Advanced Bioretention Systems: Results from Four Years of Mesocosm Studies and Two Years of Field Studies

William C. Lucas and Margaret Greenway


This presentation is a follow up to our mesocosm studies on advanced bioretention systems (ABS) designs that substantially improve removal of nitrogen (N) and phosphorus (P) from runoff. These findings are now being confirmed in field and pilot scale studies in WA, VA, DE, NJ, and MD, as well as Singapore and Shenzhen, PRC. Another year of mesocosm research will also be presented, with novel findings about processes involved in P retention.

The WA studies comprise the most rigorous and extensive experimental bioretention studies ever conducted. Completed in November 2010, initial results showed that the high compost media had considerable losses of N and P, even when inflow runoff concentrations were negligible. While this may highlight potential drawbacks from the compost used in current media recipes, results will be presented on how these systems responded when runoff was applied at higher concentrations after the systems had become well established.

The DE facility treats 20 acres of agricultural and urban runoff in a full scale facility. It will have been established for over two years, with most the first year’s data obtained. The VA facilities comprise a bioretention cell treating half an acre of parking, plus a planter trench system for ultra-urban retrofits. These systems will have been established for over a year as well. The NJ system will have been established for almost 3 years, thus representing a fully mature facility. Currently in the design phase, the MD system is designed to remove nutrients found at much higher concentrations in agricultural runoff.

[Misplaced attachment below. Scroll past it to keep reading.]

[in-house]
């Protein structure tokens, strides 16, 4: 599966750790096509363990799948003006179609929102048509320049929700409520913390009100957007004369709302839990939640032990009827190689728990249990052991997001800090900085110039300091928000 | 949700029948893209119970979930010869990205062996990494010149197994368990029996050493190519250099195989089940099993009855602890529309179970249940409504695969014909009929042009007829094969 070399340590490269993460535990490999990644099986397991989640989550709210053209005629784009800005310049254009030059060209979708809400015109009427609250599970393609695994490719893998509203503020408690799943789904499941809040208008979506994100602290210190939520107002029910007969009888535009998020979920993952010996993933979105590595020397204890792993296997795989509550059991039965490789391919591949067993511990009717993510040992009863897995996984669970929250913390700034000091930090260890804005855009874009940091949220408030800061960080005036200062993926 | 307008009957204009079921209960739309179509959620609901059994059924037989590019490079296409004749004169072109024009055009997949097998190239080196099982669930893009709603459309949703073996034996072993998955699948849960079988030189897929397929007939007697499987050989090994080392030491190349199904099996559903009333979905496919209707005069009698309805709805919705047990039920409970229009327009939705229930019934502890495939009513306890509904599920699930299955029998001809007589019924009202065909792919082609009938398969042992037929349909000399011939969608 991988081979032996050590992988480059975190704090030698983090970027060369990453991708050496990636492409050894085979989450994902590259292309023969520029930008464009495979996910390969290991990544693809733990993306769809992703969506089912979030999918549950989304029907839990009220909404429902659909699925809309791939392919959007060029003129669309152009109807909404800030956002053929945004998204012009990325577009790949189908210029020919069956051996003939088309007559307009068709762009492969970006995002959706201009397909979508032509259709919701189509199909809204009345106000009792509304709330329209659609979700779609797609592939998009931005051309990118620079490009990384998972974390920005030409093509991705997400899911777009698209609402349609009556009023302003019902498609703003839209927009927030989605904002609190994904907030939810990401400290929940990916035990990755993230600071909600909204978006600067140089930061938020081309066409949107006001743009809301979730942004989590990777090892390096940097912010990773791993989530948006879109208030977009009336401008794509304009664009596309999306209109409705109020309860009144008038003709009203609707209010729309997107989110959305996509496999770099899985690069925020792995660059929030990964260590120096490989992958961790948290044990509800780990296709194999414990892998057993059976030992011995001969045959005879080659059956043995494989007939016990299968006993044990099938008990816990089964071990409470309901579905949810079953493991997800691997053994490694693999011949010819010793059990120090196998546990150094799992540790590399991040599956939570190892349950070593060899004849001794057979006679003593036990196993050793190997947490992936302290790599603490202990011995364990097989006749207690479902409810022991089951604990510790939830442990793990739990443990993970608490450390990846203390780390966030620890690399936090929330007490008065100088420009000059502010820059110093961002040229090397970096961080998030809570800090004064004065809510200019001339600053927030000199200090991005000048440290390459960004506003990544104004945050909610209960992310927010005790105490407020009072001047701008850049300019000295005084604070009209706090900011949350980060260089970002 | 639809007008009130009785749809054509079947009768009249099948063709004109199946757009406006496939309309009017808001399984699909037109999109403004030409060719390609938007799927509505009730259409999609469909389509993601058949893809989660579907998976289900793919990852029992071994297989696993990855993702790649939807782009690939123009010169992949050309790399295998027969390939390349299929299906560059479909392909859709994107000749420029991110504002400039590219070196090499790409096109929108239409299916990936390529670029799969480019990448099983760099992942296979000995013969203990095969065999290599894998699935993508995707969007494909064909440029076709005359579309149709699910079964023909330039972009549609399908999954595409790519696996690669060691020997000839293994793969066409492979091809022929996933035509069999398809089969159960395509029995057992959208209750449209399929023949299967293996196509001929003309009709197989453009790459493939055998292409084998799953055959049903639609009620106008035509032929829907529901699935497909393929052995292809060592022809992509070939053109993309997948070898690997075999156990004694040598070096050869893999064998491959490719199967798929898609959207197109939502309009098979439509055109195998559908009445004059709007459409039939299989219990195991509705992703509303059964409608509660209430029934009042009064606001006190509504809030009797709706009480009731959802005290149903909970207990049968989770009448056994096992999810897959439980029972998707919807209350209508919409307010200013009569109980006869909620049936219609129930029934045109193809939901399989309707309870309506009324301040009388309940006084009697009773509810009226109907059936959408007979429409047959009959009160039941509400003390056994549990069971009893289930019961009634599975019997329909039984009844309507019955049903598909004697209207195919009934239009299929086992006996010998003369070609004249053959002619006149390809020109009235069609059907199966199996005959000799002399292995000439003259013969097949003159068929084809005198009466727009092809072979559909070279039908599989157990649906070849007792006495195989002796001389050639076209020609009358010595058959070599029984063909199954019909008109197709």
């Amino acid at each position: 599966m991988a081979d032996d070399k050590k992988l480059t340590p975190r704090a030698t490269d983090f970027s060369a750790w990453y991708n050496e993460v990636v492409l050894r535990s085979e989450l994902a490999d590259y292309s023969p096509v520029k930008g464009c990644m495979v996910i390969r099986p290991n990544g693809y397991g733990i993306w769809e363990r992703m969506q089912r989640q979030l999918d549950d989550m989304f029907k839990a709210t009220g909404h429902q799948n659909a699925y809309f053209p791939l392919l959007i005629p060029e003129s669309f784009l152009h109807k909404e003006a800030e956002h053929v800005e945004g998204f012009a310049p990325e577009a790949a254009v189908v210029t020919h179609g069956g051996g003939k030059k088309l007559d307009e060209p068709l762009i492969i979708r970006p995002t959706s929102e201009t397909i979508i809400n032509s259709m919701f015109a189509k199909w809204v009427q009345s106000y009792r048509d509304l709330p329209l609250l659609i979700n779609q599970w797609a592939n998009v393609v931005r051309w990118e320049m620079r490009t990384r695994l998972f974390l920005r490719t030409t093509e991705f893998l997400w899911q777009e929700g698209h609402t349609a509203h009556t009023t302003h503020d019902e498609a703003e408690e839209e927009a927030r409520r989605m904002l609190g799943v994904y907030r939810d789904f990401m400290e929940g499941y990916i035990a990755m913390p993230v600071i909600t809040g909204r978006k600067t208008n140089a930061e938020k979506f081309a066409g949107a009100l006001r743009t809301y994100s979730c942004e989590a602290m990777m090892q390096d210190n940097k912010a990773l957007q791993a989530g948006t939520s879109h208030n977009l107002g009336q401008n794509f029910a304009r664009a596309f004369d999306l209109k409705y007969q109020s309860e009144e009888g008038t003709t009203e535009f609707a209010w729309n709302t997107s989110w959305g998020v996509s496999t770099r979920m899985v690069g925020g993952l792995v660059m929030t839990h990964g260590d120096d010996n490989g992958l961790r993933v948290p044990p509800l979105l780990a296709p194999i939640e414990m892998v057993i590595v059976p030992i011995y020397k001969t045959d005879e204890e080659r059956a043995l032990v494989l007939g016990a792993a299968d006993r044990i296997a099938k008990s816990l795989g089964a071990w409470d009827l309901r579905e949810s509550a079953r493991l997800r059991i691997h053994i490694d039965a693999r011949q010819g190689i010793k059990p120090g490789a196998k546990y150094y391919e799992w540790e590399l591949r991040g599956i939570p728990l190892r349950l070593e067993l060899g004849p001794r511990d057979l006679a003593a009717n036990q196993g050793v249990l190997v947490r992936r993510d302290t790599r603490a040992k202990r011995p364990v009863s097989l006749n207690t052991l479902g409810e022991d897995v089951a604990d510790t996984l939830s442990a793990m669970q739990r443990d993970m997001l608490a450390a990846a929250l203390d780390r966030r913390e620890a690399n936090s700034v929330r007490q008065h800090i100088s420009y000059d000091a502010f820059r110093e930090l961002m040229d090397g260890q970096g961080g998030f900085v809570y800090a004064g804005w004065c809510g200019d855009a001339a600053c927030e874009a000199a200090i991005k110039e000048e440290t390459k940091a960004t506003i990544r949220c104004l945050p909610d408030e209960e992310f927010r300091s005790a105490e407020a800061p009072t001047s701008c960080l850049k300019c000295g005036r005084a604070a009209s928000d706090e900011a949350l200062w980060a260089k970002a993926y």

The Shenzhen University system comprises three bioretention cells, all of which utilize the ABS outlet system. The experiment uses spiked roof runoff applied to three different media. Constructed in late 2012, results from the initial year of the observations will be presented. The Singapore system comprises a facility treating 12 acres of agricultural runoff at prodigious rainfall depths (10 feet per year). As in case of the MD system, it is designed to remove nutrients found at much higher concentrations in agricultural runoff. If obtained, initial results from this facility will also be presented.

The current paradigm in nutrient management urgently needs scientifically valid observations to improve current technologies. Taken together, this array of experimental facilities represents a capital installation and monitoring budget well into 7 figures. Such depth of research in so many different settings is essential if nutrient removal technologies are to mature to the point at which they can be deployed effectively. This research aims to address these objectives.

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